Eddie Jones says England still have improvements to make if they want to be classed alongside the World Cup-winning vintage of 2003.
Saturday's 37-21 victory over Australia at Twickenham left England to savour an unbeaten 2016, in which they have won all of Jones' games in charge so far.
The triumph against the Wallabies - sealed by a storming second-half turnaround - was England's 14th in sequence, matching a record set by Clive Woodward's side, who lifted the Webb Ellis Cup.
Jones' success has generally been built on a physical style of play, as well as the kicking excellence of George Ford from the hand and Owen Farrell from the tee, leaving their coach to crave a more rounded approach.
"I think the 2003 side were a much better side than we are at the moment," said the Australian.
"They could win any number of ways. They had a very, very consistent scrum and line out.
"We don't have that yet, but we're getting there, so they were a much better side than we are."
Jones has been bullish about his determination to take England to the top of international rugby and continued to urge his players to strive for that goal.
"We can't get too ahead of ourselves, we're only the number two team in the world," he said, with world champions New Zealand topping the rankings.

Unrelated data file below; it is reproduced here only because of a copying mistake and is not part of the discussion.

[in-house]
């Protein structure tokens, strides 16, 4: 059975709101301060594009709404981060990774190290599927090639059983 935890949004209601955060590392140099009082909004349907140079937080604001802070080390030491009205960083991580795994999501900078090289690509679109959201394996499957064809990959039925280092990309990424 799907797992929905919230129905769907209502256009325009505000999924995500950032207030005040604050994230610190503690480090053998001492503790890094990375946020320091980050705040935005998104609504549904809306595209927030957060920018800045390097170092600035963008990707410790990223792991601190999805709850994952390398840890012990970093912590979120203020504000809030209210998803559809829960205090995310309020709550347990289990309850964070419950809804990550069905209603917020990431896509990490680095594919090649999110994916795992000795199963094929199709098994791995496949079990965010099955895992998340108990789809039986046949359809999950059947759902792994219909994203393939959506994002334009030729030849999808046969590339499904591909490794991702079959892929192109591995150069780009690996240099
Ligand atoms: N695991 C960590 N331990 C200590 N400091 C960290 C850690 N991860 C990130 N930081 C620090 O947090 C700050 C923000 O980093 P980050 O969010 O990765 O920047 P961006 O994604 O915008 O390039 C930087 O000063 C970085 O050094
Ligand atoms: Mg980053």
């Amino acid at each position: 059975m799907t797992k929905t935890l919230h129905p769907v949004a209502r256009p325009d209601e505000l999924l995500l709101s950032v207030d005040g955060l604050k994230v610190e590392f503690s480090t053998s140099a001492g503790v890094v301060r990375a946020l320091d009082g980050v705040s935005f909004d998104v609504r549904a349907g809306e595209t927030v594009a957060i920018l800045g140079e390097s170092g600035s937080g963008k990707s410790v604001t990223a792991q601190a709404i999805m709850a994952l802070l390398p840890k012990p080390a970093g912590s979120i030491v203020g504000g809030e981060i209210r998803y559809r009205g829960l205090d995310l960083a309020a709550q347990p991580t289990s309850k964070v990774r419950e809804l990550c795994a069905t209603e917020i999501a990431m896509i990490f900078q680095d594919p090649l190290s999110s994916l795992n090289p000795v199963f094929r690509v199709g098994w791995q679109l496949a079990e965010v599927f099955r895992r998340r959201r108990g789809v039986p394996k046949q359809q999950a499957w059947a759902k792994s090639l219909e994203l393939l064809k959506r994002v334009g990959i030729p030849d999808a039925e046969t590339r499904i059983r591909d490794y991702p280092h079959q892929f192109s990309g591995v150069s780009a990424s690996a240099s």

"We want to be number one so we've got a long way to go to achieve that.
"We're hell bent on achieving that. We've got the talent here, it's just if we get the desire and the cohesion right, that's what we're aiming to do."
Though delighted with England's efforts, the ever-wary Jones was quick to point out that none of his players are untouchable despite their achievements.
He added: "Just because we've won 13 games, there's not one player that would automatically be picked in a world XV, and that's a world-class player. But we're moving in the right direction."
Though Jones said he took "zero" satisfaction from beating the country of his birth, his highlight from a stellar year was whitewashing the Wallabies 3-0 in their own back yard.
"I'd go back to the second or third test in Australia," he said when asked for his stand-out success.
"Second Test again we were under the pump and we defended for X number of phases and ended up winning that game convincingly.
"And the third Test, we had no right to win and we won that, so they're pretty good efforts."